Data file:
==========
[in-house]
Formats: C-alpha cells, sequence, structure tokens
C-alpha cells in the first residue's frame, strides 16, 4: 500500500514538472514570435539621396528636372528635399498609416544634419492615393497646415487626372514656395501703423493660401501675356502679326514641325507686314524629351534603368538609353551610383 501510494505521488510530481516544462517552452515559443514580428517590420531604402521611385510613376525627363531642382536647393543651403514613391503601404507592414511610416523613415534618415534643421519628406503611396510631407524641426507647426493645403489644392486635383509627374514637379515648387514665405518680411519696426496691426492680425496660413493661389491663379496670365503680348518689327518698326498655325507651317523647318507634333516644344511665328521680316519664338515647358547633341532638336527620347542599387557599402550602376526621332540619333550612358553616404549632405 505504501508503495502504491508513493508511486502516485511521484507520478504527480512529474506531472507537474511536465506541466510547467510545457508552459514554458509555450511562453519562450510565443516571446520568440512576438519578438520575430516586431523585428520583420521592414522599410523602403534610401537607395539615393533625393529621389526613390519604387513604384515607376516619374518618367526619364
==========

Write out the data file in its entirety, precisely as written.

[in-house]
Formats: C-alpha cells, sequence, structure tokens
C-alpha cells in the first residue's frame, strides 16, 4: 500500500514538472514570435539621396528636372528635399498609416544634419492615393497646415487626372514656395501703423493660401501675356502679326514641325507686314524629351534603368538609353551610383 501510494505521488510530481516544462517552452515559443514580428517590420531604402521611385510613376525627363531642382536647393543651403514613391503601404507592414511610416523613415534618415534643421519628406503611396510631407524641426507647426493645403489644392486635383509627374514637379515648387514665405518680411519696426496691426492680425496660413493661389491663379496670365503680348518689327518698326498655325507651317523647318507634333516644344511665328521680316519664338515647358547633341532638336527620347542599387557599402550602376526621332540619333550612358553616404549632405 505504501508503495502504491508513493508511486502516485511521484507520478504527480512529474506531472507537474511536465506541466510547467510545457508552459514554458509555450511562453519562450510565443516571446520568440512576438519578438520575430516586431523585428520583420521592414522599410523602403534610401537607395539615393533625393529621389526613390519604387513604384515607376516619374518618367526619364